Yesterday, I was chatting to a work colleague about finding children’s books featuring characters that – well – looked like our children.   She had tried a well-known radical bookshop.  She had received a blank look.  Unfortunately, their lofty aspirations of equality did not stretch to boosting the self-esteem of brown children.

So does branding really matter?

On Saturday, we went to ‘Some Like it Hip Hop’, a dance and music show in London – though to simply describe it as a ‘dance and music show’ does it no favours at all.   The grieving governor of a distant dystopia has shut out the sun and relegated women to second class.  Two women are expelled through the city gates and return dressed as men – and good sense is restored by… books.  What’s not to like?

There’s live singing – gospel, R&B, 80s-style funk, a folky ballad – and eye-wateringly good dancing.  It’s funny, quirky, joyous and utterly London.  The cast, all shapes and colours, look like London.  The audience, all shapes and colours, look like London – a rare thing in a London theatre.  The Welsh narrator beatboxes with the singer and guitarist who may be of east Asian heritage.  The white guys breakdance, the black guy’s king and the women are tough and funny.

But – ‘hip hop’ is hardly a genre likely to entice in much of the general public.  As much as I baulk at stereotypes, I can’t imagine the couple behind us, perhaps in their early 60s, going straight home to spit lyrics with their NWA CDs.  But something filled every seat in the theatre that night.  Could it be the sparkling reviews?  The word-of-mouth buzz?  The posters leaning on the humorous?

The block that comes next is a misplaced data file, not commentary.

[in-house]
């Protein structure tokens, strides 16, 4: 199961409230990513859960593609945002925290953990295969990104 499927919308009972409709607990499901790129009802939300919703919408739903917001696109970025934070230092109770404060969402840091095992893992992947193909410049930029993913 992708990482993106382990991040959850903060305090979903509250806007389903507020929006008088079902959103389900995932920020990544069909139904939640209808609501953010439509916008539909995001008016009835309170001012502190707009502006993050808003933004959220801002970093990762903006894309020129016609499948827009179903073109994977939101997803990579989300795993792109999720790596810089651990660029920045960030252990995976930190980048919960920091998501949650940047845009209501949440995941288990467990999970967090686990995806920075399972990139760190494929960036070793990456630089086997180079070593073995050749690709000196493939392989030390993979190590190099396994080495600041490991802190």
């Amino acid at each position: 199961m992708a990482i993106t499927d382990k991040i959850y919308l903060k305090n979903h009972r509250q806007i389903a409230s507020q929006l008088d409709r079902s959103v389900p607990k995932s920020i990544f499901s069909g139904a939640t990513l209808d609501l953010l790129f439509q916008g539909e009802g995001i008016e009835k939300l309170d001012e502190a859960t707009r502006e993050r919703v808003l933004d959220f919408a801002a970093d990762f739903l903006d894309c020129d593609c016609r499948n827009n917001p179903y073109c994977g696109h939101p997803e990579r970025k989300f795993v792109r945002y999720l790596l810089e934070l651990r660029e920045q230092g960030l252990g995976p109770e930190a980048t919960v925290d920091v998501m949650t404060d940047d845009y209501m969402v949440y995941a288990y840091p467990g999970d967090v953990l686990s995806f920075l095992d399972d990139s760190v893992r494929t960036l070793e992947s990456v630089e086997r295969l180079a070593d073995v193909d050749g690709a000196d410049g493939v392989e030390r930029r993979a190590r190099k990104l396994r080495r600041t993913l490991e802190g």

The show celebrates the joy of black music in way that won’t terrify a wider audience.  And once again – books save the day!

Over to ”The Lion King’.  The first time – yep, there has been more than once – it struck me.  This is a ‘black’ musical – albeit, topping up the great Disney treasure box.  Okay, it also features the songs of Elton John, so not quite ‘black’, but most of the cast are.  (On the Wikipedia page, there’s an interesting passage about the potential racist and anti-immigration undertones of the film.)

Perversely, the only reason the thought occurred to me was because of the one solitary white guy, dancing and singing in Swahili.  Nearly everybody else visible was played by black artistes.  Yes, it’s set in Africa so that kind of figures, but likewise, good make up and costumes could have sorted that out.

Disney is hardly celebrated for its proliferation of black protagonists.  There’s the princess who’s a frog.  There’s the Jamaican who’s a crab.  They’ve touched Chinese with Mulan and Arabic with Aladdin.  And…  So what if Lion King was celebrated as a showcase of black talent?  An opportunity to nurture a generation of black stars?

Hmm, the problem for me is that’ it’s Disney.  This organisation introduced thousands of little girls to pastel nylon and netting.

Disney rebranding itself as culturally-provocative, challenging the status quo?  Nope.  I wouldn’t buy it.



When a brown boy colours himself pink…

“I was so frightened I set up a publishing company!”

From vexation to inspiration – the wonderful Verna Wilkins, founder of Tamarind publishing company, now an imprint of Random House, talks about why and how she started up.

I’m just off to the Equip conference on equality in publishing, so hoping for a day of challenge, discussion and inspiration.  I’ll also make sure I take good notes!